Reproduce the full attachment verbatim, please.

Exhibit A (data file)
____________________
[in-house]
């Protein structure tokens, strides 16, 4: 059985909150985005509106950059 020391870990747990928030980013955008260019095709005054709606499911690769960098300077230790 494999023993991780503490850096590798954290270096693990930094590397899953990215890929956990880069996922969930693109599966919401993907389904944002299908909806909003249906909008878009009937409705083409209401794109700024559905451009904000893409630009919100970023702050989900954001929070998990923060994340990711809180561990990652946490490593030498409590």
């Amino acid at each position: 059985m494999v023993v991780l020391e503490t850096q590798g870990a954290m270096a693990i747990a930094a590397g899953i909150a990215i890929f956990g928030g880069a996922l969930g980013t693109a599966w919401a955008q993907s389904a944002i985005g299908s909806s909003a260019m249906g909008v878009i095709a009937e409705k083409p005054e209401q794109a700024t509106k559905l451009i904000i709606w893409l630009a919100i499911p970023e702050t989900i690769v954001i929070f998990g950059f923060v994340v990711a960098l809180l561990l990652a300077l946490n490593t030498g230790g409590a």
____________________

[in-house]
């Protein structure tokens, strides 16, 4: 059985909150985005509106950059 020391870990747990928030980013955008260019095709005054709606499911690769960098300077230790 494999023993991780503490850096590798954290270096693990930094590397899953990215890929956990880069996922969930693109599966919401993907389904944002299908909806909003249906909008878009009937409705083409209401794109700024559905451009904000893409630009919100970023702050989900954001929070998990923060994340990711809180561990990652946490490593030498409590």
């Amino acid at each position: 059985m494999v023993v991780l020391e503490t850096q590798g870990a954290m270096a693990i747990a930094a590397g899953i909150a990215i890929f956990g928030g880069a996922l969930g980013t693109a599966w919401a955008q993907s389904a944002i985005g299908s909806s909003a260019m249906g909008v878009i095709a009937e409705k083409p005054e209401q794109a700024t509106k559905l451009i904000i709606w893409l630009a919100i499911p970023e702050t989900i690769v954001i929070f998990g950059f923060v994340v990711a960098l809180l561990l990652a300077l946490n490593t030498g230790g409590a």